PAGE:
Top tips for surviving Christmas with Autism Spectrum Disorders (ASD)

By Raspberry Jim,


Uncertainty, loss of routine, and insecurity are just some of the emotions likely to affect people with autism over the festive season. 

While many will be tucking into the turkey, and ripping off wrapping paper, for those living with the developmental disorder, this time of year can be a far more daunting experience. 

Dr Vaughn Price, Principal Clinical Psychologist at Beechwood College, has highlighted how the loss of routine and structure at Christmas can bring confusion and chaos to many people with autism spectrum disorder (ASD). 

Vaughn, who has extensively supported patients with ASD throughout his career, says:

All holiday periods can be a particularly difficult time for people with Autism as the structure and routine that they are familiar with is taken away. Add to this all the ways in which the festive season is different, then there is a lot of uncertainty to deal with.  People on the spectrum require a very concrete, literal and predictable world to feel as secure as possible.

“Unfortunately, situations are highly changeable throughout the year, which is particularly true around Christmas time. 

“This uncertainty creates ongoing anxiety. It is this anxiety that is at the heart of many issues that people with ASD experience around Christmas.” 

In a bid to support those with autism and their families during the challenging festive season Vaughn has offered some timely advice to recognising, planning, and coping with ASD at this time of year. 


What common issues might affect someone with autism at Christmas? 

“Everyone with ASD is different. However, there are some things that seem to come up a lot for people around this time of year. 

“The main issues which have an impact are changes to routine and structure; sensory overload; different social expectations; and irregular social interactions.” 


How can families help to minimise any distress? 

“To help combat these issues, families can attempt to build structure and daily routine into the festive period.  By keeping to routines as much as possible, the person with ASD will find it easier to cope with the sudden influx of change Christmas may bring. 

“It’s also essential to map everything out, using visual information to ensure your loved one understands what is happening now, next, that day, and this week. 

“If you are planning to go somewhere new, or undertake a new activity, it is important that you prepare ahead of time to reduce uncertainty. Ensure you preview what to expect, what is expected of them, how long it is going to last, and what is coming up next/afterwards. 

“It is also essential to never assume anything. Firstly clarify very literally what to expect, and then verify the understanding. 

“Preparing thoroughly for change is also key! Give a heads up when moving through the schedule for the day. And inform the person with ASD in enough time so they can adapt to the changing schedule.”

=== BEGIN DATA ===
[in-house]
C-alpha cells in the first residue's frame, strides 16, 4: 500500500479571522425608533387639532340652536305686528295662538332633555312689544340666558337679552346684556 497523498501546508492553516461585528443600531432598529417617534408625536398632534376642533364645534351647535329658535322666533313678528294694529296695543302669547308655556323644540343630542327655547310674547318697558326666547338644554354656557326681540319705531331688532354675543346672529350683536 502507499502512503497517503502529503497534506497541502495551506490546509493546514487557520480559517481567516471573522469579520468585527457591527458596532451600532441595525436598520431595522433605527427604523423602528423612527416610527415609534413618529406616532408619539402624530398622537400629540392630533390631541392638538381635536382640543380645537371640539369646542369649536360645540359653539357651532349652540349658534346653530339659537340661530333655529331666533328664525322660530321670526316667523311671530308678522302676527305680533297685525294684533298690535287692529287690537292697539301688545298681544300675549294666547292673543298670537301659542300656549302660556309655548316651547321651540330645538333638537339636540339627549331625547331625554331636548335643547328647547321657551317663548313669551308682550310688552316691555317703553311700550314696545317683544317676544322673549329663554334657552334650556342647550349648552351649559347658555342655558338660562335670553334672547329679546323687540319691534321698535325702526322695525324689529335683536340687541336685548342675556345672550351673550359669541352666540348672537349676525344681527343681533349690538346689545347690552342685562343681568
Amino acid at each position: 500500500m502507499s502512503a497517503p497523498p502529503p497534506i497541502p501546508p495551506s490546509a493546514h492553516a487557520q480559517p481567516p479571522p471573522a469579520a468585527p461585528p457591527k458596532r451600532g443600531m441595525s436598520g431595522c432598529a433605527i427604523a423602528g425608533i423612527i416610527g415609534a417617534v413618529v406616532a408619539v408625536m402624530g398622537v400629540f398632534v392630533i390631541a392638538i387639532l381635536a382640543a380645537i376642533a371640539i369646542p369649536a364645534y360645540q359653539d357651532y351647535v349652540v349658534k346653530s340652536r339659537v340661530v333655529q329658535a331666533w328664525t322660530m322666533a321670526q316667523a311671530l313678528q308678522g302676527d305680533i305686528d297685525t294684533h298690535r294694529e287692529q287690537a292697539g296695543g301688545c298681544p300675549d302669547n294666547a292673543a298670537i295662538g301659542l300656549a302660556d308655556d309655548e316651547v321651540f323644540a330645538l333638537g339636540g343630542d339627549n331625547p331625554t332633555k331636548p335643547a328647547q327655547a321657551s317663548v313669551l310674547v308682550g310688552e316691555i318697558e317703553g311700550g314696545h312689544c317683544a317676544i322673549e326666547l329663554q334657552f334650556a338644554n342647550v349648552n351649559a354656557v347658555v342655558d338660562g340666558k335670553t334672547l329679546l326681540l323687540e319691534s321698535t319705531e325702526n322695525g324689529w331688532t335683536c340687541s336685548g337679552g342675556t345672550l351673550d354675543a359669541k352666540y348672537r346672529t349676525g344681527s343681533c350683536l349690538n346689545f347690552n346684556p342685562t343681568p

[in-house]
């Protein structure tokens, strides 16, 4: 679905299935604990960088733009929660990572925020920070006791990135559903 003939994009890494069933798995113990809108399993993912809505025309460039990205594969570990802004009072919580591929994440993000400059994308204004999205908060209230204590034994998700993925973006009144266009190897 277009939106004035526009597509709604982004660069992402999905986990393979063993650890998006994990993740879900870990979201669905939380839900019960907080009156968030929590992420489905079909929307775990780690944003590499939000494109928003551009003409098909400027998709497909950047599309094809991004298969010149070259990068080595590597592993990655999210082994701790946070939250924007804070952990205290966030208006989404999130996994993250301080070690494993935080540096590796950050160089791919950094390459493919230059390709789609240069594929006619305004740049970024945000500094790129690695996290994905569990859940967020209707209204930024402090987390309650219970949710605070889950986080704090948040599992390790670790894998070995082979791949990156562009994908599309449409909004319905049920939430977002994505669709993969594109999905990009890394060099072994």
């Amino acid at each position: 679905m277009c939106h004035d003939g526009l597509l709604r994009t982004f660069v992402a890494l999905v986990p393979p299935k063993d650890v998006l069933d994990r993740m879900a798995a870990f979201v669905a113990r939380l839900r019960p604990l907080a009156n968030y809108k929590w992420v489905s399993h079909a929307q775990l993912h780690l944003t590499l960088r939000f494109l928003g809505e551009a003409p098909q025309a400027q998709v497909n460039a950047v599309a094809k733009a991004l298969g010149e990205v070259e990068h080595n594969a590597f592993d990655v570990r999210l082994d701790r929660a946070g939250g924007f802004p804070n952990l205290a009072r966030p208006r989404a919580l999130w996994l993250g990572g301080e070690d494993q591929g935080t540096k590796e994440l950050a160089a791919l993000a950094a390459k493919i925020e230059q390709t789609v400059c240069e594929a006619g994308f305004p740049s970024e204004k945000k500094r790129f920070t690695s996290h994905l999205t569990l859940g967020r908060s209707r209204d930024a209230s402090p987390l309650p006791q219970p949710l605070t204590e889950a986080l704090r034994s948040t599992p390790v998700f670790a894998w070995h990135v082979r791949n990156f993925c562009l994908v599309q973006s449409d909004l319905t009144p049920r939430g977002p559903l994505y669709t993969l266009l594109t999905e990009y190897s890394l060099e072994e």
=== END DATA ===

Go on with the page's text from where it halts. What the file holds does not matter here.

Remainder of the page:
What are the common warning signs or triggers before a potential episode? 

“These could include visuals signs of agitation/anger, or they may involve someone dissociating from what’s happening around them or trying to escape, either physically or mentally.” 


What can families do to prevent or minimise any issues? 

“If this then ascends into a meltdown it is crucial to limit demands on the person and not to talk to them, apart from to ensure they know you are there if they need you. 

“Make sure they are safe and everyone else in the vicinity is safe, and reassure them that they are safe. The family’s priority is to support the individual back to a calm space, and to avoid asking questions, arguing or shouting.” 


What is the most stressful aspect of Christmas and New Year for someone with autism? 

“Sensory overload can be a major issue at this time of year. 

“Everyone has subjective sensory experiences, for example what I like to taste, touch, and look at will be different to others. For some people on the spectrum this is magnified hugely: they can have sensory needs that can really impact upon their anxiety/stress etc.  

“At Christmas, these can include light – tinsel, Christmas lights, candles; sound – carols, bells, crackers; touch – Christmas jumpers starching, family hugging, excess shoppers.  

“There are lots of strange sensory experiences people experience at Christmas, and unless these are made familiar, it could quickly become quite unsettling for someone with ASD. 

“Families can gradually expose the person with ASD to these new sensations ahead of Christmas to ensure they are comfortable with them. If there are sensory needs around the person with ASD, it is useful to get an Occupational Therapist’s opinion on the matter, who has worked with ASD.” 

Dr Price added: “Plan ahead; if you can predict most of what may happen during the Christmas period, you can prepare and help everyone else to avoid stressful situations or manage them appropriately to minimise anxiety and maximise security.” 


Dr Vaughn Price is Principal Clinical Psychologist at Beechwood College, a specialist residential care and further education college in south Wales for young adults between the ages of 16 and 25 with a complex Autistic Spectrum Condition, SEBD needs, as well as moderate, severe and profound learning difficulties. www.lshealthcare.co.uk/beechwood-college